FBI Story The (1959) – full review!
Produced & directed by Mervyn LeRoy with a screenplay by Richard Breen (Titanic (1953)) and John Twist that was based on a book by Don Whitehead this overlong drama begins strongly when its principal character and narrator James Stewart as agent John ‘Chip’ Hardesty tells how the titled agency used it vast yet efficient resources to find the person (Nick Adams) responsible for blowing up an airliner in flight; he’d put a time-bomb of dynamite in his mother’s luggage which was checked baggage in the plane’s cargo hold before it exploded killing the 49 persons (crew and passengers) onboard. There are several other sequences within the film during which Stewart narrates and the storyline is gripping or interesting for its historical aspects: the Federal Bureau of Investigation gets their man in the 1930’s when the notorious gangsters operated and the nation knew who was on the FBI’s most wanted list – Pretty Boy Floyd Baby Face Nelson John Dillinger (after going to watch Myrna Loy in Manhattan Melodrama (1934)) Ma Barker and Machine Gun Kelly who evidently coined the term G-man. In fact an earlier film titled ‘G’ Men (1935) and starring another James (Cagney in a role similar to Stewart’s) recounts much of these same facts and incidents: FBI agents couldn’t carry firearms initially an agent was killed while trying to bring in a gangster caught in Kansas City civic groups and then Congress got involved to arm the FBI with guns which leads to a shoot-out at a Wisconsin resort (Snyder lake?) during which lead actor James’s partner is killed (Murray Hamilton as Sam Crandall in this one). The titled story moves along best during these periods of narration.
Unfortunately far too much of this movie’s plot and action are spent on Hardesty’s domestic life an ultra squeaky clean family life (ideal Americana?) involving Vera Miles as Chip’s long suffering wife Lucy Ann who practically raises their three children alone during his frequent absences undercover which cause her consternation as she fears for his life. This syrupy love story dominates an inordinate amount of screen-time and includes several too perfect or too contrived plot-lines like Sam’s son George (Larry Pennell) becoming an FBI agent who also later works with Chip (in the jungles of Brazil; a sequence added to show a couple of special effects?) who even marries one of his daughters or the Hardesty’s son Mike (Buzz Martin) joining the Marines and dying during the first wave assault on Iwo Jima during World War II. In fact the film could have been edited much more tightly excluding much of this last hour (which involves an elongated tracking and chase of two suspected Communists to end it on a high note?) and been better for it.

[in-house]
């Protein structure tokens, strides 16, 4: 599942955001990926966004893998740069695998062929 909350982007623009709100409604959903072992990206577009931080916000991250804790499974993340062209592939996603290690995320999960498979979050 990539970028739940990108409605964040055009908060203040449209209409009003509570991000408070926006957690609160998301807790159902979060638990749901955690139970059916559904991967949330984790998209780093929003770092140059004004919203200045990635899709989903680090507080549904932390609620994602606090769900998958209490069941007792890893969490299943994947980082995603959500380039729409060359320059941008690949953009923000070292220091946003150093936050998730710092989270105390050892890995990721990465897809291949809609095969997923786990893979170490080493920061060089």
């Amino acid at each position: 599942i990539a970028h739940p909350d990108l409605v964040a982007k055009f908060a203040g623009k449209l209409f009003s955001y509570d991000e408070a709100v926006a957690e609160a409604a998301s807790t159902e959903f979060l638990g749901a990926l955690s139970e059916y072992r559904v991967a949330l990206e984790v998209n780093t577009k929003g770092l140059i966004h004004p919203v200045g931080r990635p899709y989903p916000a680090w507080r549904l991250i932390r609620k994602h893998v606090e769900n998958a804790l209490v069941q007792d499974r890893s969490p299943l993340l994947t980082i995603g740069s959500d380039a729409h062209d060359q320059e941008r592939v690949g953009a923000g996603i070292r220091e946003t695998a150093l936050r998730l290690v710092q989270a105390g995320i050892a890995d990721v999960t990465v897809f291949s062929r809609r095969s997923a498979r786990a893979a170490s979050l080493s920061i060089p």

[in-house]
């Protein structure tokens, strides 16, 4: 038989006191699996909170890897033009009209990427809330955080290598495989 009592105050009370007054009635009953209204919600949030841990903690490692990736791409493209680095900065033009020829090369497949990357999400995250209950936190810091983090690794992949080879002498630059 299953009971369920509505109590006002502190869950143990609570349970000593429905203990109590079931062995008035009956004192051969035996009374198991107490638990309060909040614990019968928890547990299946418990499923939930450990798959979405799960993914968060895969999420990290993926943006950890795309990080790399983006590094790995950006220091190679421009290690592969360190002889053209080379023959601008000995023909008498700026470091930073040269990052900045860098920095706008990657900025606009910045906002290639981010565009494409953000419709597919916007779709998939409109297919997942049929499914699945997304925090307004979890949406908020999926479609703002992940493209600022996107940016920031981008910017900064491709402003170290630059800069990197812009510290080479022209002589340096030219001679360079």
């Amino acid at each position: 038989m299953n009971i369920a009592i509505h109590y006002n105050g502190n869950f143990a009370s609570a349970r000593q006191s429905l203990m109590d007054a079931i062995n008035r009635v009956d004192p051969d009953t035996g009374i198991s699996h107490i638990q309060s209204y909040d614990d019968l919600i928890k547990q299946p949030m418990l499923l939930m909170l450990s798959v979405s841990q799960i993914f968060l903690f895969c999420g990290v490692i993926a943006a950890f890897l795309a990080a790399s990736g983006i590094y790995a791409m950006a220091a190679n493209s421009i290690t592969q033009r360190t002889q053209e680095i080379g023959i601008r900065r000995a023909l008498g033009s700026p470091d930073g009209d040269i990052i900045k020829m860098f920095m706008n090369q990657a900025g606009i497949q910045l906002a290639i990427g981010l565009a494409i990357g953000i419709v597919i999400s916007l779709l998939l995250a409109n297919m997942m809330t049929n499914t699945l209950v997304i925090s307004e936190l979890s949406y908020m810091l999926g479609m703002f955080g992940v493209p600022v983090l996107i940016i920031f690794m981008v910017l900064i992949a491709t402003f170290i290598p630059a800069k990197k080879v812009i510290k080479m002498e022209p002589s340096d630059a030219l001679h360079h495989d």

J. Edgar Hoover who appears uncredited in the film must have personally supervised and approved of all these storylines which also include the FBI’s involvement in infiltrating the Ku Klux Klan catching a person (Fay Roope) responsible for conspiring to kill oil baron ‘Indians’ in Oklahoma in order to take possession of their land and rounding up aliens Japanese and German Nazi’s in our country after the outbreak of WW II. An actor playing Hoover is even seen apprehending gangster Alvin Karpis who was arrested without incident.